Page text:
Gray Fox (Thunder Bay District Photo)

Gray Fox Project

Comparison of Gray Fox, Red Fox and “cross fox” phase of Red Fox

Many of us have never heard of a Gray Fox (Uroycon cinereoargenteus), never mind laid eyes on one. Not surprising, since this little known, distant relative of the Red Fox (Vulpes vulpes) is primarily active at night and much rarer. In fact, the Gray Fox is a species at risk that is considered Threatened both in Ontario and Canada-wide. Formerly more widespread, provincial populations are currently known from Pelee Island and northwestern Ontario, where the species is at the northern edge of its range.

There have been increasing numbers of Gray Foxes reported in the Thunder Bay area of late especially in 2020, including some that suggest they may recently have established a small breeding population (rather than just visitors from Minnesota). Gray Foxes typically prefer deciduous and mixedwood forests, often with clearings and streams. They can climb trees with ease, feeding on berries, fruit, and small animals. Many of the recent local reports have been around the outskirts of the city, but they have been known to follow forested corridors and rivers deeper into urban areas.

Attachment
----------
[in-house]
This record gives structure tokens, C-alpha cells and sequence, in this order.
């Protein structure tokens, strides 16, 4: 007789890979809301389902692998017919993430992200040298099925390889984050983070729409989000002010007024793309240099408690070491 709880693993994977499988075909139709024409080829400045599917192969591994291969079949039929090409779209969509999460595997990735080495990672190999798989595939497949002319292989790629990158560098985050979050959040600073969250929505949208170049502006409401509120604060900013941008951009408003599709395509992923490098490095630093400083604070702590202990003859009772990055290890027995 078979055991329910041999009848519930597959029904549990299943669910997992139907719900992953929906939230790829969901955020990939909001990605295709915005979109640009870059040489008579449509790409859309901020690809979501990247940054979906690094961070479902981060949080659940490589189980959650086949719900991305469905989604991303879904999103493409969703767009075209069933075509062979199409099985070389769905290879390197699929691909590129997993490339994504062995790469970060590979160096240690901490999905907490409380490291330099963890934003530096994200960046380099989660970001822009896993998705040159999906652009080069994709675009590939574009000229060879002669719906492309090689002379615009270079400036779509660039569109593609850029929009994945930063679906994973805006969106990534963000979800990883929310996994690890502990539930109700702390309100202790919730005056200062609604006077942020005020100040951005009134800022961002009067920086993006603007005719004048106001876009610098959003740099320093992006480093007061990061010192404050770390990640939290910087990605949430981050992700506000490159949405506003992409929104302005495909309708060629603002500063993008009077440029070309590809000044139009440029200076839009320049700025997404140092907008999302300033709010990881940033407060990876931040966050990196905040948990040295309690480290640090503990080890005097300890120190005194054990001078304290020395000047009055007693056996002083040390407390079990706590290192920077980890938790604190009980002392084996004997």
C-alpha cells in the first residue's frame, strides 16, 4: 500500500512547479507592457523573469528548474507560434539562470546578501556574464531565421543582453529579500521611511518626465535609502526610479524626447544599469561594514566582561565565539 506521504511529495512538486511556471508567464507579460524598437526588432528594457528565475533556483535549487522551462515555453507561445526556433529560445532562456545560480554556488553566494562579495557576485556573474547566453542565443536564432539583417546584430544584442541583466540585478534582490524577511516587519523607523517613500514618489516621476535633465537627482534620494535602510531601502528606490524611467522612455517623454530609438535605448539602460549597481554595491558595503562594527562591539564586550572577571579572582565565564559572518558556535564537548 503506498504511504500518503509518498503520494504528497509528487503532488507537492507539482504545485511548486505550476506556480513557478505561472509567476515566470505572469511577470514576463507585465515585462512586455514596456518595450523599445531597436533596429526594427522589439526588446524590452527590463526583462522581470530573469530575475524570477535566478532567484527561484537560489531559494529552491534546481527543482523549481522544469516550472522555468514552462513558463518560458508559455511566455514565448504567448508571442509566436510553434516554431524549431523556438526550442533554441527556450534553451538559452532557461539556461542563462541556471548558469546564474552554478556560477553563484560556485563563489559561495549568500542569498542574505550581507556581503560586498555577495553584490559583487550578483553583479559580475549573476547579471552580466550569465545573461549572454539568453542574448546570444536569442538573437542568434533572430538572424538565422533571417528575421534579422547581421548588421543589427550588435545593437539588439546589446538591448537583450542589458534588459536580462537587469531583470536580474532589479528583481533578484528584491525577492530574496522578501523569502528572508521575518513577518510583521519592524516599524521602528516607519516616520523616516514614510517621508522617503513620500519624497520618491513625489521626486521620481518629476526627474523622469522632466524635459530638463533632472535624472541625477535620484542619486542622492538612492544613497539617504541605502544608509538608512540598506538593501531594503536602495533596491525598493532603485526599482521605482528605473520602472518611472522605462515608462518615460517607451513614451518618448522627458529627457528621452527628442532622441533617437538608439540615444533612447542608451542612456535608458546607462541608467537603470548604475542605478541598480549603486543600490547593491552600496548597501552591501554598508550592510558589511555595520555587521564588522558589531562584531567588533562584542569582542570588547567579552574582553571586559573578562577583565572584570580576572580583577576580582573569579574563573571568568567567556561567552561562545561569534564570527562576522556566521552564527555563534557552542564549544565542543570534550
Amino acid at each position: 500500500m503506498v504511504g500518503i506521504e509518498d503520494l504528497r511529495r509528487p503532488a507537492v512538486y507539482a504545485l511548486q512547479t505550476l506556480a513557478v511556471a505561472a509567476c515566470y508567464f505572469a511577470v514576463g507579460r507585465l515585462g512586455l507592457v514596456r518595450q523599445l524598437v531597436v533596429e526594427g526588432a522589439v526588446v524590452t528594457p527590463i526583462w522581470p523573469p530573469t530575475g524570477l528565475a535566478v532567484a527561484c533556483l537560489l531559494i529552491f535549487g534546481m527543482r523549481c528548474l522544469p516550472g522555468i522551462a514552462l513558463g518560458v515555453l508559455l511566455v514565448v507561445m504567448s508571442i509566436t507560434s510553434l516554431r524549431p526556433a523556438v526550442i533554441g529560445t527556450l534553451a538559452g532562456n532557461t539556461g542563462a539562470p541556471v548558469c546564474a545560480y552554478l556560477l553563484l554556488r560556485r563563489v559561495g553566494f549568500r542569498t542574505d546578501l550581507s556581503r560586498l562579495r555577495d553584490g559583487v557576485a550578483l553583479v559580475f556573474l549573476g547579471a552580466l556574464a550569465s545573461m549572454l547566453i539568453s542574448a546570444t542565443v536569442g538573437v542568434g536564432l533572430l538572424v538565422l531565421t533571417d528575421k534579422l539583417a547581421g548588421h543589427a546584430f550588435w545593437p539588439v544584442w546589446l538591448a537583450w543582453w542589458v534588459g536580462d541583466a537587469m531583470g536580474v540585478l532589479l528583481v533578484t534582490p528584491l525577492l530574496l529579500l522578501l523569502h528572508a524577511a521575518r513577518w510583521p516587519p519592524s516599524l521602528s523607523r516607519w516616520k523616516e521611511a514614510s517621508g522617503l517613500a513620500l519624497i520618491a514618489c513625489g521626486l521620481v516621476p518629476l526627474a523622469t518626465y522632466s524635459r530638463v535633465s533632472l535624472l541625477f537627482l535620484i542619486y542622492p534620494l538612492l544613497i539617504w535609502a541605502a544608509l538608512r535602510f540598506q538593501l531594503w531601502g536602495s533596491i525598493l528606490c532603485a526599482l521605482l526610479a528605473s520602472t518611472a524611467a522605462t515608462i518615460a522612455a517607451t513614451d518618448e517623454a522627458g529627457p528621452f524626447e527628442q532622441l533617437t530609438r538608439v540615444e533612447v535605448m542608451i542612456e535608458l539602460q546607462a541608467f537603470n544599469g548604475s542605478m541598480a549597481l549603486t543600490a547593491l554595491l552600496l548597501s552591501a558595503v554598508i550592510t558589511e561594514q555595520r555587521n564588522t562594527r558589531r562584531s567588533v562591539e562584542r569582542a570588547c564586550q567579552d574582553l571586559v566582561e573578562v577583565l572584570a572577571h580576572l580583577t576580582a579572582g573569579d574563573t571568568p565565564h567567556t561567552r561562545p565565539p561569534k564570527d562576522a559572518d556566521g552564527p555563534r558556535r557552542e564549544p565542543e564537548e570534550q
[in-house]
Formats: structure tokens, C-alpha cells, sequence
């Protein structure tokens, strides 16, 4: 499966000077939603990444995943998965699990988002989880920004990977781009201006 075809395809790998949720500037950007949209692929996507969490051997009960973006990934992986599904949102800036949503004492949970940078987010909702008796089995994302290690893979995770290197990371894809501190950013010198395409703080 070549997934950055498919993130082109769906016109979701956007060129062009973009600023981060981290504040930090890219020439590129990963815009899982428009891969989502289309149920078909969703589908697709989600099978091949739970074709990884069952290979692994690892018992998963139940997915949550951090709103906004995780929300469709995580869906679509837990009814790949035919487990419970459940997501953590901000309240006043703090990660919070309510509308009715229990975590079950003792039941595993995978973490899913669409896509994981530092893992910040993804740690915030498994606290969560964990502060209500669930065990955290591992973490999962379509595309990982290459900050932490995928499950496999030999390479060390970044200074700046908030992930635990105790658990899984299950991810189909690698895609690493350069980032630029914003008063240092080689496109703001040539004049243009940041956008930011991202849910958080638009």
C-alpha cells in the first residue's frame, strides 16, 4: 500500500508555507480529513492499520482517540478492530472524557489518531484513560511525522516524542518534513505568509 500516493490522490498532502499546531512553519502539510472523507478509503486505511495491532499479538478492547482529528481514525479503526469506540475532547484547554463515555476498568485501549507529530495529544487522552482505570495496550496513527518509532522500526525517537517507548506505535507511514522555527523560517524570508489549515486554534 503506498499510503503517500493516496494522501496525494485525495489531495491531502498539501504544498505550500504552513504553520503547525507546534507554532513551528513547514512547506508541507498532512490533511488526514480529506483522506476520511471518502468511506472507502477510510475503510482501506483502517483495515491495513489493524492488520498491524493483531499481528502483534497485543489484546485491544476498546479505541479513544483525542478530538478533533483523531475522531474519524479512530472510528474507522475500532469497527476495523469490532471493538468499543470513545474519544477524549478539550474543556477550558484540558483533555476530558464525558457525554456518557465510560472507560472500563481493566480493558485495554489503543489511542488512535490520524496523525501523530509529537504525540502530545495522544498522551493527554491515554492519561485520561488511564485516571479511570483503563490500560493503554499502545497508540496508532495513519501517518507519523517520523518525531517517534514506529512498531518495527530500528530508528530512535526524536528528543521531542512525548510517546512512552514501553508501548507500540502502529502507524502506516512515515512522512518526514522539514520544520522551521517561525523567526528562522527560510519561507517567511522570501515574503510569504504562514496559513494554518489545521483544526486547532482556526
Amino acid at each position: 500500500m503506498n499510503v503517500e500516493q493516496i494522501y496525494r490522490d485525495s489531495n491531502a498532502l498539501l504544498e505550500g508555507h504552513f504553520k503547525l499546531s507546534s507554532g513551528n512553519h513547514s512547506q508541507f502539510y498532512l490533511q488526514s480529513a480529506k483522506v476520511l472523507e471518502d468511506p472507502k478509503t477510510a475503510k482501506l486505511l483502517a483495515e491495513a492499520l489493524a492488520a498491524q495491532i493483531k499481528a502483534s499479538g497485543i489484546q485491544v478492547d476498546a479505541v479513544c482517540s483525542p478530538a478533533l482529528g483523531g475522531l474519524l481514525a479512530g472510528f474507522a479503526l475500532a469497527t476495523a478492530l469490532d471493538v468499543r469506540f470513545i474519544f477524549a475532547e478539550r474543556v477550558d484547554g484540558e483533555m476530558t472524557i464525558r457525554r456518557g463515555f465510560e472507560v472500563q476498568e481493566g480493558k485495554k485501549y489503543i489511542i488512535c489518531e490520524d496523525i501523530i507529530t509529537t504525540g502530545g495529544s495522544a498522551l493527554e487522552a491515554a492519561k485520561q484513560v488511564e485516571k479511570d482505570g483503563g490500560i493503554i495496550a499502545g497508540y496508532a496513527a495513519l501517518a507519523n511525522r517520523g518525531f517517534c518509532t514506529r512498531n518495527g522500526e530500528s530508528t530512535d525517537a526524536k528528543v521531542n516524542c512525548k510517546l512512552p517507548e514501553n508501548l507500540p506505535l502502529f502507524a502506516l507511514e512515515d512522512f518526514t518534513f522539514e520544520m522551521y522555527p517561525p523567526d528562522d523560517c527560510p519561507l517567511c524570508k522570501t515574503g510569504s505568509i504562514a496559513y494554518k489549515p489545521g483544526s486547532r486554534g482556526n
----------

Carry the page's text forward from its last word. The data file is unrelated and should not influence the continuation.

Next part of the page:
It can be difficult to tell a Gray Fox from a Red Fox, especially at night when colour is less reliable. In particular, the “cross fox” phase of the Red Fox is almost a dead ringer for Gray Fox colouration (see illustration). However, the Gray Fox is slightly smaller, with shorter legs, a shorter muzzle, and a longer tail (to better help balance while climbing trees). A key distinguishing feature is that the tip of the tail in a Gray Fox is always black (and often shows black along on top), whereas it is white on a Red Fox, regardless of the colour phases. 

The Thunder Bay Field Naturalists are interested in learning more about our poorly known Gray Fox neighbours and would like your help in monitoring them. We encourage residents to become “citizen scientists” by keeping an eye out for Gray Foxes near your bird feeders, especially at dawn, dusk, and after dark. We hope that those who have trail cameras will consider placing a camera near their bird feeders (especially if using sunflower seeds or suet) or at other suitable spots on your property such as along game trails. We would appreciate hearing of your Gray Fox sightings (with photographs if possible). Email This information will help us to better monitor the status of this species in our area and guide conservation efforts. We will periodically share the results with the broader community, while safeguarding confidential or sensitive information.